When Bannon was pressed about whether Trump would start a television network should he lose, Bannon grinned and said, “Trump is an entrepreneur.”

It is not just Breitbart that stands ready to claim the party’s future as its own. The conservative media, once dominated by high-minded journals and Fox News, has been supplanted by a galaxy of websites such as Infowars, which is led by Alex Jones, who calls the Sept. 11, 2001, terrorist attacks an inside job. In a sign of his growing influence, the Clinton campaign featured Jones this month in an attack ad against Trump.

Articles on those outlets have found their way into Trump’s speeches and have been spread widely across platforms such as Facebook and Twitter, often building into a frenzy that leaves traditional GOP messengers unable to shape the consensus within their own party.

“Forget the press — read the Internet,” Trump told his supporters Tuesday in Colorado. “Study over things,” he added. “Don’t go for the mainstream media.”

Not every conservative, however, expects Trump to maintain the kind of power he has exerted over the past year, especially if Clinton wins in a dominant way.

“If Mr. Trump does not win, he will retire to projects like other developers do, working on things more to his liking, and Paul Ryan will be one of the undisputed elder statesmen,” predicted Hugh Hewitt, the conservative talk-radio host. He cited Senate Majority Leader Mitch McConnell (R-Ky.) as another GOP leader who would step to the fore to reclaim the GOP.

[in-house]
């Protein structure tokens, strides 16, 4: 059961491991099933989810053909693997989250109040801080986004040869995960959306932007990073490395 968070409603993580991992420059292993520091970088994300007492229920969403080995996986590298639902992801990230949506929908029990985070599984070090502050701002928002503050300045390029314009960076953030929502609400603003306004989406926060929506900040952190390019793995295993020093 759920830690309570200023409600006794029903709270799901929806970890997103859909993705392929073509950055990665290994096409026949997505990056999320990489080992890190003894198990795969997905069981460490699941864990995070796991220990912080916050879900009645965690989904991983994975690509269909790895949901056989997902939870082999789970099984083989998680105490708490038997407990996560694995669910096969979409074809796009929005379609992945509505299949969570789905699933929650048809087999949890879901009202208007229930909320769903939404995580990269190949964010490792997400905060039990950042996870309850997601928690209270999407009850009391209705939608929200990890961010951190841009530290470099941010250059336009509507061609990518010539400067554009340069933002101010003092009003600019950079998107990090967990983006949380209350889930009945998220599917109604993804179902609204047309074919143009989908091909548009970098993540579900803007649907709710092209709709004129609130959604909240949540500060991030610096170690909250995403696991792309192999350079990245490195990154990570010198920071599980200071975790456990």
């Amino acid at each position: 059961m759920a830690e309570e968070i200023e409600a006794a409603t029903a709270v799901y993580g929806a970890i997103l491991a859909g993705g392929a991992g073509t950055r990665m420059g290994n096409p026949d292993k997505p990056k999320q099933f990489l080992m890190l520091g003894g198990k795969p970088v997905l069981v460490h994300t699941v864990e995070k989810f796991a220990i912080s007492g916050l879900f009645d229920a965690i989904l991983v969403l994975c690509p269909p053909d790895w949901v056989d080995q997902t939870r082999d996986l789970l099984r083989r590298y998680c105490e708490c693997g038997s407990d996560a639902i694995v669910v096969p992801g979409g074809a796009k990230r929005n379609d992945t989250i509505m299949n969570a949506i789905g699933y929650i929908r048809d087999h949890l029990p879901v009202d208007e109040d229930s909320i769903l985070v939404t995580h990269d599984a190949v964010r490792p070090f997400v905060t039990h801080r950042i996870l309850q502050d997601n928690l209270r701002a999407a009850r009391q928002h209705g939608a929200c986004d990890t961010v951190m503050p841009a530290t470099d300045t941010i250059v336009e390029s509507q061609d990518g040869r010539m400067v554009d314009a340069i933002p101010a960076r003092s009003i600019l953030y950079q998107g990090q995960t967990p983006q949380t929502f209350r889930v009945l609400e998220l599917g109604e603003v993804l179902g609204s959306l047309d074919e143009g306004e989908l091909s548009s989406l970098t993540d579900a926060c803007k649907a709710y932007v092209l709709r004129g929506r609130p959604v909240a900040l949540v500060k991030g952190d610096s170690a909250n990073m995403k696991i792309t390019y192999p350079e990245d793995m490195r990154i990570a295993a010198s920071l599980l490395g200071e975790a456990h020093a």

“Main Street Republicans, small-business owners, people who believe in free markets,” Hewitt said, “will revert to the Ryan-McConnell wing gladly. . . . We’ll revert to the mean, not the Trump banner.”

Rick Wilson, a Republican strategist who is advising independent presidential candidate Evan McMullin, said that “it’s hard to see a mass Trumpism movement without Trump.”

“After 2008, there was a little Sarah Palin cult that has lasted, but it hasn’t changed the party,” Wilson said. “I see the same thing with Trump: a group of die-hards building a whole mythology about, ‘He was betrayed.’ Ryan is going to have to crack the whip and instill some discipline to remind these guys that they don’t run the party.”

Within Trump’s inner circle, the view of the nominee and his place in political history is far different and could have sweeping consequences for Republicans, in particular with how the party frames its agenda. Trump is described by his close advisers as a figure whose power comes from beyond the party and whose politics may not need one.

Trump and Bannon have spoken increasingly about Trump being the American incarnation of Brexit, the successful grass-roots campaign in Britain for the country to withdraw from the European Union. That makes Trump less a candidate along the usual right-left spectrum and more of an outlier who whips up outrage over globalization.

“Believe me, folks. We’re doing great. If we keep our spirit and go out and win, this is another Brexit,” Trump said Tuesday in Colorado, where he also described the media as colluding with Democrats and Republicans.

At the debate Wednesday, Trump showed flashes of traditional Republicanism with his answers on gun rights and the Supreme Court, and was unusually restrained for the opening hour of the debate. But the combative personality at the heart of his bid was nevertheless at the center of his performance.

He mentioned a report by Project Veritas Action, a provocative conservative activist group, as evidence of the Clinton campaign being responsible for “violence” at his rallies. He called the Clinton family’s charitable foundation a “criminal enterprise.” He said the media is “poisoning” voters’ view of him.

Everything is “rigged,” Trump said, from the economy to policymaking to the election itself.

It was a reflection of who Trump is and what his Republican Party looks like now — and, quite possibly, for some time to come.